WTO Gives Antigua Only $21 Million In Sanctions; US Says 'Not So Fast…'
from the this-ain't-over-yet dept
The battle between the US and Antigua over online gambling is rather long. You can go back here to read a summary of the back and forth — but the quick version is that the US violated its own free trade agreements by banning some forms of online gambling (while allowing others). Antigua, home to many online gambling firms, filed a complaint with the WTO. The WTO repeatedly sided with Antigua, and the US repeatedly ignored those rulings, before the US eventually unilaterally claimed that it had changed its trade agreement so that online gambling wasn’t covered. In response, Antigua (with very little power) started pushing for a different kind of sanction against the US: it asked to be allowed to violate intellectual property of US firms, including copyrights, patents and trademarks. Antigua didn’t really want that to happen — it wanted to use that to put pressure on the US to back down and allow online gambling. A bunch of other countries started siding with Antigua until the US bought them off, leaving Antigua and a few other small countries fighting the US at the WTO.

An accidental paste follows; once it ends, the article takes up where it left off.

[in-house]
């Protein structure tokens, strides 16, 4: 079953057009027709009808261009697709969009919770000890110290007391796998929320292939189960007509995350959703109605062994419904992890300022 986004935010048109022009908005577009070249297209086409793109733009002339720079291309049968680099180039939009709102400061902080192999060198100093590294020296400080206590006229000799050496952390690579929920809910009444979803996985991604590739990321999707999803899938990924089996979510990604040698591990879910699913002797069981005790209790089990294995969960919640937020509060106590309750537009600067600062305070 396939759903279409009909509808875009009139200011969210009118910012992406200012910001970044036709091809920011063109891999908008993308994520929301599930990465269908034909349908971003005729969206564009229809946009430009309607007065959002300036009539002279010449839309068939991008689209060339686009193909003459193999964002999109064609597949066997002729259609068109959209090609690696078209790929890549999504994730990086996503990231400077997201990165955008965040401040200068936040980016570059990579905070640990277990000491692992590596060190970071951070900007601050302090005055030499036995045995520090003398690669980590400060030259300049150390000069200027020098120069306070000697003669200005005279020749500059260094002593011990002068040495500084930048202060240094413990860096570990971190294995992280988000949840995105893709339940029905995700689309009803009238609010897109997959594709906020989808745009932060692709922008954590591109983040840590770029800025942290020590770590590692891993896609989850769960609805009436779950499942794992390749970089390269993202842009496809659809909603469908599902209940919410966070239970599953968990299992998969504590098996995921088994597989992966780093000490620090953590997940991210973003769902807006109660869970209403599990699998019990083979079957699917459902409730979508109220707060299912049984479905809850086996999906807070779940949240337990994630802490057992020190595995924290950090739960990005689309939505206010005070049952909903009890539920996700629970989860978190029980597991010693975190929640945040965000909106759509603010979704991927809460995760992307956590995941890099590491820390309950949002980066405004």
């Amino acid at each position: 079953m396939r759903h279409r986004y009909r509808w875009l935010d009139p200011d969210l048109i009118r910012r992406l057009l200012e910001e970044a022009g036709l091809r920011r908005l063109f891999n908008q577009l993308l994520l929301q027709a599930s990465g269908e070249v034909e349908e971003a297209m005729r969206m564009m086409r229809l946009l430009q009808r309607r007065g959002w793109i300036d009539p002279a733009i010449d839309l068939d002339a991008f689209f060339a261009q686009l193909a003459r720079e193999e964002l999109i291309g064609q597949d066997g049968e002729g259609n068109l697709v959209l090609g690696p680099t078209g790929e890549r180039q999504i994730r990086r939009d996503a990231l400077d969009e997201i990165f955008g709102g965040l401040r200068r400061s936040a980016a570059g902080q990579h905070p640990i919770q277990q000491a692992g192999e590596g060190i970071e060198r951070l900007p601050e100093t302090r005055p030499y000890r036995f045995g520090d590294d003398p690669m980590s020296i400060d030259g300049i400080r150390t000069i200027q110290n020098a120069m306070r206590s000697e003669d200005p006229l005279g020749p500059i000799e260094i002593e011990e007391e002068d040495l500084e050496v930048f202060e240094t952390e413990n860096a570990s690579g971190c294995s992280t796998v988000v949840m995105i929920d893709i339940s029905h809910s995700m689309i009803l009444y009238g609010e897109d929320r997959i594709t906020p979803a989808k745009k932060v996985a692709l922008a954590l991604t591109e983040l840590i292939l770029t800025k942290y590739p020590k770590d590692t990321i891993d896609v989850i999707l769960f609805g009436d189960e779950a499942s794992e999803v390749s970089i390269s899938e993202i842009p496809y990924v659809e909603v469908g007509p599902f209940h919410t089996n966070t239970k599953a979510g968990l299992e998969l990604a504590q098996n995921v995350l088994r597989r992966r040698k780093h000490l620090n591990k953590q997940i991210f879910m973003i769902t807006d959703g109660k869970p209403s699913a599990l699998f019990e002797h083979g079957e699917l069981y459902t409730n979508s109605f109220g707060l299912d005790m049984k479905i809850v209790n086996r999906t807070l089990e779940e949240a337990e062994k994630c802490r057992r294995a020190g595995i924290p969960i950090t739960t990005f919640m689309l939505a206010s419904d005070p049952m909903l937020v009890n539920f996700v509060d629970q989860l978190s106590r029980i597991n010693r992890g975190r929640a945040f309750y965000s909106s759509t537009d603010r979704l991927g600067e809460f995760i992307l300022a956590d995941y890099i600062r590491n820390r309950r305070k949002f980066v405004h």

Today the WTO came down with its final (no, this time they swear, it’s final, dammit!) ruling, saying (again) that the US definitely did violate trade agreements, but that Antigua is only entitled to $21 million. The WTO did allow Antigua to target US copyrights in order to make up that amount, but the way folks like the RIAA “count” the value of copyright, $21 million is, what, like 10 songs? This is obviously far short of what Antigua was hoping for. You would think that the US might just pay off the $21 million and be done with it… but that would only be if you didn’t recognize the way our government worked. Instead, even though there’s no appealing the WTO’s decision, the US is already warning Antigua not to put in place any sanctions based on this ruling. The US claims that it’s in the process of “revising its commitments” with regards to its trade agreements and that Antigua should wait until those revisions are complete before it thinks about putting in place sanctions. While Antigua “wins” again, the reality here is that the US appears to have bullied its way into the real winning position.